World War II activism[edit]

In 1937 Cahun and Malherbe settled in Jersey. Following the fall of France and the German occupation of Jersey and the other Channel Islands, they became active as resistance workers and propagandists. Fervently against war, the two worked extensively in producing anti-German fliers. Many were snippets from English-to-German translations of BBC reports on the Nazis' crimes and insolence, which were pasted together to create rhythmic poems and harsh criticism. The couple then dressed up and attended many German military events in Jersey, strategically placing them in soldier's pockets, on their chairs, etc. Also, they inconspicuously crumpled up and threw their fliers into cars and windows. In many ways, Cahun and Malherbe's resistance efforts were not only political but artistic actions, using their creative talents to manipulate and undermine the authority which they despised. In many ways, Cahun's life's work was focused on undermining a certain authority, however their specific resistance fighting targeted a physically dangerous threat. In 1944 they were arrested and sentenced to death, but the sentences were never carried out. However, Cahun's health never recovered from their treatment in jail, and they died in 1954. They are buried in St Brelade's Church with their partner Suzanne Malherbe.

Social critique and legacy[edit]

Claude Cahun's gravestone in the cemetery of St. Brelade's Church, Jersey

In many ways, Cahun's life was marked by a sense of role reversal, and their public identity became a commentary upon the public's notions of sexuality, gender, beauty, and logic. Their adoption of a sexually ambiguous name, and their androgynous self-portraits display a revolutionary way of thinking and creating, experimenting with their audience's understanding of photography as a documentation of reality. their poetry challenged gender roles and attacked the increasingly modern world's social and economic boundaries. Also, Cahun's participation in the Parisian Surrealist movement diversified the group's artwork and ushered in new representations. Where most Surrealist artists were men, and their primary images were of women as isolated symbols of eroticism, Cahun epitomized the chameleonic and multiple possibilities of genders and of the body. Their photographs, writings, and general life as an artistic and political revolutionary continue to influence countless artists, namely Cindy Sherman, Nan Goldin and Del LaGrace Volcano.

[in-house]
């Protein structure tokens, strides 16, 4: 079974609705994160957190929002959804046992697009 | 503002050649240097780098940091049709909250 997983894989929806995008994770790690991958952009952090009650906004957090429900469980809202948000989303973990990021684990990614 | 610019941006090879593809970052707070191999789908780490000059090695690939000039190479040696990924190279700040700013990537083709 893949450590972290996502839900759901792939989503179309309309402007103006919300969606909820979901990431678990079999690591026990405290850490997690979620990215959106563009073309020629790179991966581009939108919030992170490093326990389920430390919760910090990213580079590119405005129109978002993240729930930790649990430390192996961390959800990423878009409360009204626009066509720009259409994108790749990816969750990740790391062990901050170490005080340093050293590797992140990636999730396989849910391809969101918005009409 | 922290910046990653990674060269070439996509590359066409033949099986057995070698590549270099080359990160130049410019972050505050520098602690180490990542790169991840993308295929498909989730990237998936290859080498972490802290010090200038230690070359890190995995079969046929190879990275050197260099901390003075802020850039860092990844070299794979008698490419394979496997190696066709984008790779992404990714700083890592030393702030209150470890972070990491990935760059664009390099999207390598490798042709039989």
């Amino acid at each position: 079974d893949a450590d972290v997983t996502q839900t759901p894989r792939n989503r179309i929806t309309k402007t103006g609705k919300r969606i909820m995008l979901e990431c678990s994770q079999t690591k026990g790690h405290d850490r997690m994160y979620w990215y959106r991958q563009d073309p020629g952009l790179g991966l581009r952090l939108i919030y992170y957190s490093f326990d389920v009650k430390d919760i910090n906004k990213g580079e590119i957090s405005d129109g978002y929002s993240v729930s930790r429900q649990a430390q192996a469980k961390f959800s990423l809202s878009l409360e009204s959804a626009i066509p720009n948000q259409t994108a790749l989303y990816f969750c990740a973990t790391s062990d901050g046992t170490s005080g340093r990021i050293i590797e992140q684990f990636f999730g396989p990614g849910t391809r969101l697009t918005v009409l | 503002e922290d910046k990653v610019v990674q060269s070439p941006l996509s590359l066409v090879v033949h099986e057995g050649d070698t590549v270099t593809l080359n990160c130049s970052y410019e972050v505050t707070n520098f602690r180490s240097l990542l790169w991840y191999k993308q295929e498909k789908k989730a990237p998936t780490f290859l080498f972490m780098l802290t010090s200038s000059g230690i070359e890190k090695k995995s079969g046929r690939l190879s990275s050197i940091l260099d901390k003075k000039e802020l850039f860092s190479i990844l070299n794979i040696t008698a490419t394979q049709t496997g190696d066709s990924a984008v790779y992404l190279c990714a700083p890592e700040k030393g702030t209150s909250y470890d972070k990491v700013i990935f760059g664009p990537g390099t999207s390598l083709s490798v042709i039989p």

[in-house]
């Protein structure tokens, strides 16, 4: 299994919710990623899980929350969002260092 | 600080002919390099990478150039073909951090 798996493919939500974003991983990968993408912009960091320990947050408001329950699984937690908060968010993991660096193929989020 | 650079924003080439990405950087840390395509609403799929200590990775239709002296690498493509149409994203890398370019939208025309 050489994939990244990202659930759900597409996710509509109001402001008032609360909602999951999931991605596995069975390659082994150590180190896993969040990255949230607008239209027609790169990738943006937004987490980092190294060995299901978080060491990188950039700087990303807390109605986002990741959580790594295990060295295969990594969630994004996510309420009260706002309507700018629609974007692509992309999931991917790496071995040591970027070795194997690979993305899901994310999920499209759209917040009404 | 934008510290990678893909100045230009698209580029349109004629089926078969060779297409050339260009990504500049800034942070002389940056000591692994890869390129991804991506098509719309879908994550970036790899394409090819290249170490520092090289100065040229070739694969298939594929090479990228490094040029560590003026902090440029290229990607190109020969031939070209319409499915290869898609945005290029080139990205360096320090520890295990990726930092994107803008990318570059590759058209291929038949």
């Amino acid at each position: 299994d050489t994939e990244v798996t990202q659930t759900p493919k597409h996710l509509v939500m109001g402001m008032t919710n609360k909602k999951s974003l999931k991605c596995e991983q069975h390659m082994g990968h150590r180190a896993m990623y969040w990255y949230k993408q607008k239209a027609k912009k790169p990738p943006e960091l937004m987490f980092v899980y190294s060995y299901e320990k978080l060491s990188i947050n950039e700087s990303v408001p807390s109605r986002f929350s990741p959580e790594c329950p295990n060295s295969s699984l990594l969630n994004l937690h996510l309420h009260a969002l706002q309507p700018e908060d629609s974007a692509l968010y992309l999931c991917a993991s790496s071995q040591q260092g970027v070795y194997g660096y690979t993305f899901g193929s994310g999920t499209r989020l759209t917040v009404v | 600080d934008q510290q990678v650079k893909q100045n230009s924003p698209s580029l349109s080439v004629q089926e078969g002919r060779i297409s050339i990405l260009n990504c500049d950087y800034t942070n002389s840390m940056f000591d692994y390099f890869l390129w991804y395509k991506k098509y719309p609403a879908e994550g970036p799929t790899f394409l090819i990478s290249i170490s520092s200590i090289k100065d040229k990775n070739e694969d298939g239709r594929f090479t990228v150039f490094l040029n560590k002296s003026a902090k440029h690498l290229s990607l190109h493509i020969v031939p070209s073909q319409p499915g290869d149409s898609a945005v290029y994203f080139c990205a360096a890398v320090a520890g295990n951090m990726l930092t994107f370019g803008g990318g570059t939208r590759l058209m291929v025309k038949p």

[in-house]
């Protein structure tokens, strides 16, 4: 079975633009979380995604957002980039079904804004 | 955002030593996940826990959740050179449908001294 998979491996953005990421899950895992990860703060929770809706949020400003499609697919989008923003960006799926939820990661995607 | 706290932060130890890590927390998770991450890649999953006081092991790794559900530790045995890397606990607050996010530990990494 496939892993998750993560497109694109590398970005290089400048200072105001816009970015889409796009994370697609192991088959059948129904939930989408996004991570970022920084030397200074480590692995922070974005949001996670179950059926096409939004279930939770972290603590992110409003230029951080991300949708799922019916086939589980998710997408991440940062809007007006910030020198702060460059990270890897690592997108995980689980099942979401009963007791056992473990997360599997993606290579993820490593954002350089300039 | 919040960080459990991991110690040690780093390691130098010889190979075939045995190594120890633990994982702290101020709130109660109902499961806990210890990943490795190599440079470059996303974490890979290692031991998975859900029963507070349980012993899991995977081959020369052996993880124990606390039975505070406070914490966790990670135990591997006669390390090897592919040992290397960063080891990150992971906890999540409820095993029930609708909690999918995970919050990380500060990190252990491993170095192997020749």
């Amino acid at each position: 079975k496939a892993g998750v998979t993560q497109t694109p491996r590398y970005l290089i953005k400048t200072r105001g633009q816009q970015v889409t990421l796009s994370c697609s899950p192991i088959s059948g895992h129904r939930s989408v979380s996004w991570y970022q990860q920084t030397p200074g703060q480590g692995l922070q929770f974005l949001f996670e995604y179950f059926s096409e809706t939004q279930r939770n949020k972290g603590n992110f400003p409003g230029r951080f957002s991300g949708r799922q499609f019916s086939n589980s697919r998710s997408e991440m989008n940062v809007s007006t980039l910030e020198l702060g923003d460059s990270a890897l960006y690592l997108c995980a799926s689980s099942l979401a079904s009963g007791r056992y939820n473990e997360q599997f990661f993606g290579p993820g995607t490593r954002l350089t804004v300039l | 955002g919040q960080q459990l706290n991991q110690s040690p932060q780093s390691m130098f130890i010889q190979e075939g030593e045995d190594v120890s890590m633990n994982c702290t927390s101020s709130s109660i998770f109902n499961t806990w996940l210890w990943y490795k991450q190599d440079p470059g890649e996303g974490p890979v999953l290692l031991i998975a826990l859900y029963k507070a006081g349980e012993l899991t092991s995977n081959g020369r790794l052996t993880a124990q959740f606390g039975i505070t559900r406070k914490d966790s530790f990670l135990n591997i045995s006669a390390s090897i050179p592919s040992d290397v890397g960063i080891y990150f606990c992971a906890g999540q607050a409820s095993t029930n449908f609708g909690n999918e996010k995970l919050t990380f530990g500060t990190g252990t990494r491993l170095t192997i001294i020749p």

Cahun's collected writings were published in 2002 as Claude Cahun - Écrits (ISBN 2-85893-616-1), edited by François Leperlier.

Bibliography (French language)[edit]

  • Vues et Visions (Pseudonym Claude Courlis), Mercure de France, No. 406, 16 May 1914
  • La 'Salomé' d'Oscar Wilde. Le procés Billing et les 47000 pervertis du Livre noir, Mercure de France, No. 481, 1 July 1918
  • Le poteau frontière (Pseudonym Daniel Douglas), La Gerbe, No. 3, December 1918
  • Au plus beau des anges (Pseudonym Daniel Douglas), La Gerbe, No. 3, December 1918
  • Cigarettes (Pseudonym Daniel Douglas), La Gerbe, No. 3, December 1918
  • Aux Amis des livres, La Gerbe, No. 5, February 1919
  • La Sorbonne en robe de fête (Pseudonym Daniel Douglas), La Gerbe, No. 5, February 1919
  • La possession du Monde, par Georges Duhamel, La Gerbe, No. 7, April 1919
  • Les Gerbes (Pseudonym Daniel Douglas), La Gerbe, No. 7, April 1919